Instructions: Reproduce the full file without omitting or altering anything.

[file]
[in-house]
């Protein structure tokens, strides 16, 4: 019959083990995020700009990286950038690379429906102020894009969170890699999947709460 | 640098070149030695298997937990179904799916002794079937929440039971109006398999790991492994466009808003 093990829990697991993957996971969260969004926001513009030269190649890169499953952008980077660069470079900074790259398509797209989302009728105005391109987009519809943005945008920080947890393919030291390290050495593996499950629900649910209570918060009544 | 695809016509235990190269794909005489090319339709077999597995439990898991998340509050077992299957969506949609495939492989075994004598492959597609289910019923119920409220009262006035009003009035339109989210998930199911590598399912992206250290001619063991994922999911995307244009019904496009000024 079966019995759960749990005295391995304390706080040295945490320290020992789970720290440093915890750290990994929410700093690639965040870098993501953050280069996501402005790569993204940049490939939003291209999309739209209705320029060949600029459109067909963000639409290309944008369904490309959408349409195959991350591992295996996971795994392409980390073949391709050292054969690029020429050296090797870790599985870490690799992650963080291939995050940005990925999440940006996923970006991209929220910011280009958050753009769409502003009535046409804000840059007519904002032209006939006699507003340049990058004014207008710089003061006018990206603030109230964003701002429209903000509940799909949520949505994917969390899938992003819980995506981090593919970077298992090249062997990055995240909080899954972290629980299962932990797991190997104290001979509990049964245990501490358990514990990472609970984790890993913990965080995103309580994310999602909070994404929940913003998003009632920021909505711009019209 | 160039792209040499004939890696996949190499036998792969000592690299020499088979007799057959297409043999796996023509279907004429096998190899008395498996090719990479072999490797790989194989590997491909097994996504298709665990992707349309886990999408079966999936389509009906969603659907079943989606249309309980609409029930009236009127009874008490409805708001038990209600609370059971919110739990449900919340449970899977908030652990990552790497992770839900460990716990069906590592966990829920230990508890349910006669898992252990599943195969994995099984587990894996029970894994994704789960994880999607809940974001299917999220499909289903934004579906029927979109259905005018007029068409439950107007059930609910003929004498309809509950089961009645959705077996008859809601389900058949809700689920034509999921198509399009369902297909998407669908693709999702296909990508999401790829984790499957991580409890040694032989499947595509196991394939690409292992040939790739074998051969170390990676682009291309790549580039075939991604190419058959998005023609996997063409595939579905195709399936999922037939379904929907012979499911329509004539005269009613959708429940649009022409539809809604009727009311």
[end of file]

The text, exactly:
[in-house]
């Protein structure tokens, strides 16, 4: 019959083990995020700009990286950038690379429906102020894009969170890699999947709460 | 640098070149030695298997937990179904799916002794079937929440039971109006398999790991492994466009808003 093990829990697991993957996971969260969004926001513009030269190649890169499953952008980077660069470079900074790259398509797209989302009728105005391109987009519809943005945008920080947890393919030291390290050495593996499950629900649910209570918060009544 | 695809016509235990190269794909005489090319339709077999597995439990898991998340509050077992299957969506949609495939492989075994004598492959597609289910019923119920409220009262006035009003009035339109989210998930199911590598399912992206250290001619063991994922999911995307244009019904496009000024 079966019995759960749990005295391995304390706080040295945490320290020992789970720290440093915890750290990994929410700093690639965040870098993501953050280069996501402005790569993204940049490939939003291209999309739209209705320029060949600029459109067909963000639409290309944008369904490309959408349409195959991350591992295996996971795994392409980390073949391709050292054969690029020429050296090797870790599985870490690799992650963080291939995050940005990925999440940006996923970006991209929220910011280009958050753009769409502003009535046409804000840059007519904002032209006939006699507003340049990058004014207008710089003061006018990206603030109230964003701002429209903000509940799909949520949505994917969390899938992003819980995506981090593919970077298992090249062997990055995240909080899954972290629980299962932990797991190997104290001979509990049964245990501490358990514990990472609970984790890993913990965080995103309580994310999602909070994404929940913003998003009632920021909505711009019209 | 160039792209040499004939890696996949190499036998792969000592690299020499088979007799057959297409043999796996023509279907004429096998190899008395498996090719990479072999490797790989194989590997491909097994996504298709665990992707349309886990999408079966999936389509009906969603659907079943989606249309309980609409029930009236009127009874008490409805708001038990209600609370059971919110739990449900919340449970899977908030652990990552790497992770839900460990716990069906590592966990829920230990508890349910006669898992252990599943195969994995099984587990894996029970894994994704789960994880999607809940974001299917999220499909289903934004579906029927979109259905005018007029068409439950107007059930609910003929004498309809509950089961009645959705077996008859809601389900058949809700689920034509999921198509399009369902297909998407669908693709999702296909990508999401790829984790499957991580409890040694032989499947595509196991394939690409292992040939790739074998051969170390990676682009291309790549580039075939991604190419058959998005023609996997063409595939579905195709399936999922037939379904929907012979499911329509004539005269009613959708429940649009022409539809809604009727009311």